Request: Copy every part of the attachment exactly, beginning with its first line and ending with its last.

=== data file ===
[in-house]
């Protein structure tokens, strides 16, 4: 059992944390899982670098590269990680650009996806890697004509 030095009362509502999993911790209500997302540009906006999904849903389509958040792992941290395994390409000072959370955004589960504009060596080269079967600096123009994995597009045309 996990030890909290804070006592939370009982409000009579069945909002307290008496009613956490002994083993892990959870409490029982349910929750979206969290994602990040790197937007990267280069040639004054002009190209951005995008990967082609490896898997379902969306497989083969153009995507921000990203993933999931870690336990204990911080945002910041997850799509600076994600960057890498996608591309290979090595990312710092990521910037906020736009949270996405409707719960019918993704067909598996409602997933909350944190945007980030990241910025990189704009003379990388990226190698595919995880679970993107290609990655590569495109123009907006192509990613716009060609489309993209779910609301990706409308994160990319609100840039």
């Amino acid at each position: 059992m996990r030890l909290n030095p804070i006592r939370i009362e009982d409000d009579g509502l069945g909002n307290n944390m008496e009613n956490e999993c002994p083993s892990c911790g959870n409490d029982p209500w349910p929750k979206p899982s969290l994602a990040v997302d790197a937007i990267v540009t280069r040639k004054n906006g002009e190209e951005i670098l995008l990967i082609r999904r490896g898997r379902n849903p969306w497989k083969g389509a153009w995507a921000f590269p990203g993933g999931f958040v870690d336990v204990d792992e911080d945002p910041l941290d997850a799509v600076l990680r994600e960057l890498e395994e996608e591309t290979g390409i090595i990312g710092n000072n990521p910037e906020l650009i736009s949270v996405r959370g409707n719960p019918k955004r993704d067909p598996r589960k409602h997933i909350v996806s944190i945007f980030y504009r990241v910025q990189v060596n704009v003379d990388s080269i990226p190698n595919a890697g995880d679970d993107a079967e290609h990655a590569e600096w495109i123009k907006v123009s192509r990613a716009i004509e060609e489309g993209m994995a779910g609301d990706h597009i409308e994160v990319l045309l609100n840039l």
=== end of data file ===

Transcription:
[in-house]
């Protein structure tokens, strides 16, 4: 059992944390899982670098590269990680650009996806890697004509 030095009362509502999993911790209500997302540009906006999904849903389509958040792992941290395994390409000072959370955004589960504009060596080269079967600096123009994995597009045309 996990030890909290804070006592939370009982409000009579069945909002307290008496009613956490002994083993892990959870409490029982349910929750979206969290994602990040790197937007990267280069040639004054002009190209951005995008990967082609490896898997379902969306497989083969153009995507921000990203993933999931870690336990204990911080945002910041997850799509600076994600960057890498996608591309290979090595990312710092990521910037906020736009949270996405409707719960019918993704067909598996409602997933909350944190945007980030990241910025990189704009003379990388990226190698595919995880679970993107290609990655590569495109123009907006192509990613716009060609489309993209779910609301990706409308994160990319609100840039």
């Amino acid at each position: 059992m996990r030890l909290n030095p804070i006592r939370i009362e009982d409000d009579g509502l069945g909002n307290n944390m008496e009613n956490e999993c002994p083993s892990c911790g959870n409490d029982p209500w349910p929750k979206p899982s969290l994602a990040v997302d790197a937007i990267v540009t280069r040639k004054n906006g002009e190209e951005i670098l995008l990967i082609r999904r490896g898997r379902n849903p969306w497989k083969g389509a153009w995507a921000f590269p990203g993933g999931f958040v870690d336990v204990d792992e911080d945002p910041l941290d997850a799509v600076l990680r994600e960057l890498e395994e996608e591309t290979g390409i090595i990312g710092n000072n990521p910037e906020l650009i736009s949270v996405r959370g409707n719960p019918k955004r993704d067909p598996r589960k409602h997933i909350v996806s944190i945007f980030y504009r990241v910025q990189v060596n704009v003379d990388s080269i990226p190698n595919a890697g995880d679970d993107a079967e290609h990655a590569e600096w495109i123009k907006v123009s192509r990613a716009i004509e060609e489309g993209m994995a779910g609301d990706h597009i409308e994160v990319l045309l609100n840039l």